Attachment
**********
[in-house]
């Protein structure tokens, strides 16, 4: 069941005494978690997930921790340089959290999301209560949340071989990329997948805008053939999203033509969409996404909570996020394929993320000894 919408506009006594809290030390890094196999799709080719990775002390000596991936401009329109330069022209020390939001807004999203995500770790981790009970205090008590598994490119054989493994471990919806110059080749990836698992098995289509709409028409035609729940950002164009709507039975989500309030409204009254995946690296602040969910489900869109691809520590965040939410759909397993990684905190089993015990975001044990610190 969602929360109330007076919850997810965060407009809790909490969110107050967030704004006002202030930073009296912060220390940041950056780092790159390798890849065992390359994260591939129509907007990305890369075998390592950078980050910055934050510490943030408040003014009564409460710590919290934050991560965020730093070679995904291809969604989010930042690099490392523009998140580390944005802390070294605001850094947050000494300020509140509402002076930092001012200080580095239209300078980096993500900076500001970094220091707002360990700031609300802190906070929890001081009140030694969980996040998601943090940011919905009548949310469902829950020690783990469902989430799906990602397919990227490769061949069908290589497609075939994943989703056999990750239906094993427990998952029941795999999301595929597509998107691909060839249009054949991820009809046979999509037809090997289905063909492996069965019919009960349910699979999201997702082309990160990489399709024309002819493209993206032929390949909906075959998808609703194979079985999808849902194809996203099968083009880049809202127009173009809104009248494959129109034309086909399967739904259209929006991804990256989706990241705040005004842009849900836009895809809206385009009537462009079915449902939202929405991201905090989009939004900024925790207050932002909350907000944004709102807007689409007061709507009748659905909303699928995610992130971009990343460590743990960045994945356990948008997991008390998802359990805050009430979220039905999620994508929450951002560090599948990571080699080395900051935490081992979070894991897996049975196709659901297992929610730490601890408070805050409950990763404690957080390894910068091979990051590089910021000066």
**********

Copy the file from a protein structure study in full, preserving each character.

[in-house]
């Protein structure tokens, strides 16, 4: 069941005494978690997930921790340089959290999301209560949340071989990329997948805008053939999203033509969409996404909570996020394929993320000894 919408506009006594809290030390890094196999799709080719990775002390000596991936401009329109330069022209020390939001807004999203995500770790981790009970205090008590598994490119054989493994471990919806110059080749990836698992098995289509709409028409035609729940950002164009709507039975989500309030409204009254995946690296602040969910489900869109691809520590965040939410759909397993990684905190089993015990975001044990610190 969602929360109330007076919850997810965060407009809790909490969110107050967030704004006002202030930073009296912060220390940041950056780092790159390798890849065992390359994260591939129509907007990305890369075998390592950078980050910055934050510490943030408040003014009564409460710590919290934050991560965020730093070679995904291809969604989010930042690099490392523009998140580390944005802390070294605001850094947050000494300020509140509402002076930092001012200080580095239209300078980096993500900076500001970094220091707002360990700031609300802190906070929890001081009140030694969980996040998601943090940011919905009548949310469902829950020690783990469902989430799906990602397919990227490769061949069908290589497609075939994943989703056999990750239906094993427990998952029941795999999301595929597509998107691909060839249009054949991820009809046979999509037809090997289905063909492996069965019919009960349910699979999201997702082309990160990489399709024309002819493209993206032929390949909906075959998808609703194979079985999808849902194809996203099968083009880049809202127009173009809104009248494959129109034309086909399967739904259209929006991804990256989706990241705040005004842009849900836009895809809206385009009537462009079915449902939202929405991201905090989009939004900024925790207050932002909350907000944004709102807007689409007061709507009748659905909303699928995610992130971009990343460590743990960045994945356990948008997991008390998802359990805050009430979220039905999620994508929450951002560090599948990571080699080395900051935490081992979070894991897996049975196709659901297992929610730490601890408070805050409950990763404690957080390894910068091979990051590089910021000066």